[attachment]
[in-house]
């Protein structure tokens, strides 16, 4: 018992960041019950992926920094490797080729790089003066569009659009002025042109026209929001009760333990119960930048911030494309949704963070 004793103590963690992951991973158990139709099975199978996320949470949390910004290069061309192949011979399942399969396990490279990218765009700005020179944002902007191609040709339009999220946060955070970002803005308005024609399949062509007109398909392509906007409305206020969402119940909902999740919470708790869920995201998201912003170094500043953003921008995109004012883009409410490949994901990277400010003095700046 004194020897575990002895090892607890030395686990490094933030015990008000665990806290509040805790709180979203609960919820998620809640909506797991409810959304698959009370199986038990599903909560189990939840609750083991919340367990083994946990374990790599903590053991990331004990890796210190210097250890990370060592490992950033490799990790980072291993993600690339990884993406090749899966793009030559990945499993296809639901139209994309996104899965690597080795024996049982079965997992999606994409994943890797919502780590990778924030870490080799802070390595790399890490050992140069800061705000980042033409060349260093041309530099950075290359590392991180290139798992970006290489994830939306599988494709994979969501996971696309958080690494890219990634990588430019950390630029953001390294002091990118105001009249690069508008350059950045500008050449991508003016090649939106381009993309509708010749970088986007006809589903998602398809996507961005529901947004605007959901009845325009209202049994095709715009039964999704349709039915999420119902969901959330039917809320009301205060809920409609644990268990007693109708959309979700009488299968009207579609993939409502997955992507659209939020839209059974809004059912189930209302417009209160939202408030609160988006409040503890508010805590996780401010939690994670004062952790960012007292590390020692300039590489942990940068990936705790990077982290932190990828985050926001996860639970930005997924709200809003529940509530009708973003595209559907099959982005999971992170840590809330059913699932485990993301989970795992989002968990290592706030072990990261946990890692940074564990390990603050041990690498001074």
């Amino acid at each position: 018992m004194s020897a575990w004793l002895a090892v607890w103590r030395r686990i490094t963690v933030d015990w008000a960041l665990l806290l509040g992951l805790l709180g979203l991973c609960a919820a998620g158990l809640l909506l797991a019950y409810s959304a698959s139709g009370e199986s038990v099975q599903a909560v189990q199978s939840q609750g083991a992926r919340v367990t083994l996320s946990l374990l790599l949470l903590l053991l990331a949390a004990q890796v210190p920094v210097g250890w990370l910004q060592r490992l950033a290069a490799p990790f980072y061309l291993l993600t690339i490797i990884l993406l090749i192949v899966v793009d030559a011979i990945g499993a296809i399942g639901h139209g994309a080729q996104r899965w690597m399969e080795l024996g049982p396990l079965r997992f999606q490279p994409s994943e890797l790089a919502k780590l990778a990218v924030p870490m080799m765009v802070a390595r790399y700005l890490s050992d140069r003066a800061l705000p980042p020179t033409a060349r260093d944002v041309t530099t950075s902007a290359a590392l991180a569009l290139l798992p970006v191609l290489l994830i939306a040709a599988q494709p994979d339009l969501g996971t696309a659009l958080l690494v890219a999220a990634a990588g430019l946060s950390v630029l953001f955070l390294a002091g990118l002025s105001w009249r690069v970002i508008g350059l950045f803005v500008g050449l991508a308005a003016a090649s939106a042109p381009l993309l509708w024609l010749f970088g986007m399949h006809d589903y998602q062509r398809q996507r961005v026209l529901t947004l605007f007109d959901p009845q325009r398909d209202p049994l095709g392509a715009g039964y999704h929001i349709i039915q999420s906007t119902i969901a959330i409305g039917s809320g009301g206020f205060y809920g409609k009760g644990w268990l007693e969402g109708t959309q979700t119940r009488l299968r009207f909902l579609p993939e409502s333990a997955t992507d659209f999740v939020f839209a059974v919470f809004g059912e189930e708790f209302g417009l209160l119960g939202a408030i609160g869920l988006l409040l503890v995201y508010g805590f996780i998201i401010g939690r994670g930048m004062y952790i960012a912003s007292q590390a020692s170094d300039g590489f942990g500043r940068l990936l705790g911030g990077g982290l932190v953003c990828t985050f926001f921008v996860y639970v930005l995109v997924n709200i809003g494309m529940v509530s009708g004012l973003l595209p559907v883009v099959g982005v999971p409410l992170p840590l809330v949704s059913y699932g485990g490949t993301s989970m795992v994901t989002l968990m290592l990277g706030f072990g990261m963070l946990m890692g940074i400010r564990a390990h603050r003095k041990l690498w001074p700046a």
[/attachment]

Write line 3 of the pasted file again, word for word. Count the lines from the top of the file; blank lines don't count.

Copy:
């Amino acid at each position: 018992m004194s020897a575990w004793l002895a090892v607890w103590r030395r686990i490094t963690v933030d015990w008000a960041l665990l806290l509040g992951l805790l709180g979203l991973c609960a919820a998620g158990l809640l909506l797991a019950y409810s959304a698959s139709g009370e199986s038990v099975q599903a909560v189990q199978s939840q609750g083991a992926r919340v367990t083994l996320s946990l374990l790599l949470l903590l053991l990331a949390a004990q890796v210190p920094v210097g250890w990370l910004q060592r490992l950033a290069a490799p990790f980072y061309l291993l993600t690339i490797i990884l993406l090749i192949v899966v793009d030559a011979i990945g499993a296809i399942g639901h139209g994309a080729q996104r899965w690597m399969e080795l024996g049982p396990l079965r997992f999606q490279p994409s994943e890797l790089a919502k780590l990778a990218v924030p870490m080799m765009v802070a390595r790399y700005l890490s050992d140069r003066a800061l705000p980042p020179t033409a060349r260093d944002v041309t530099t950075s902007a290359a590392l991180a569009l290139l798992p970006v191609l290489l994830i939306a040709a599988q494709p994979d339009l969501g996971t696309a659009l958080l690494v890219a999220a990634a990588g430019l946060s950390v630029l953001f955070l390294a002091g990118l002025s105001w009249r690069v970002i508008g350059l950045f803005v500008g050449l991508a308005a003016a090649s939106a042109p381009l993309l509708w024609l010749f970088g986007m399949h006809d589903y998602q062509r398809q996507r961005v026209l529901t947004l605007f007109d959901p009845q325009r398909d209202p049994l095709g392509a715009g039964y999704h929001i349709i039915q999420s906007t119902i969901a959330i409305g039917s809320g009301g206020f205060y809920g409609k009760g644990w268990l007693e969402g109708t959309q979700t119940r009488l299968r009207f909902l579609p993939e409502s333990a997955t992507d659209f999740v939020f839209a059974v919470f809004g059912e189930e708790f209302g417009l209160l119960g939202a408030i609160g869920l988006l409040l503890v995201y508010g805590f996780i998201i401010g939690r994670g930048m004062y952790i960012a912003s007292q590390a020692s170094d300039g590489f942990g500043r940068l990936l705790g911030g990077g982290l932190v953003c990828t985050f926001f921008v996860y639970v930005l995109v997924n709200i809003g494309m529940v509530s009708g004012l973003l595209p559907v883009v099959g982005v999971p409410l992170p840590l809330v949704s059913y699932g485990g490949t993301s989970m795992v994901t989002l968990m290592l990277g706030f072990g990261m963070l946990m890692g940074i400010r564990a390990h603050r003095k041990l690498w001074p700046a």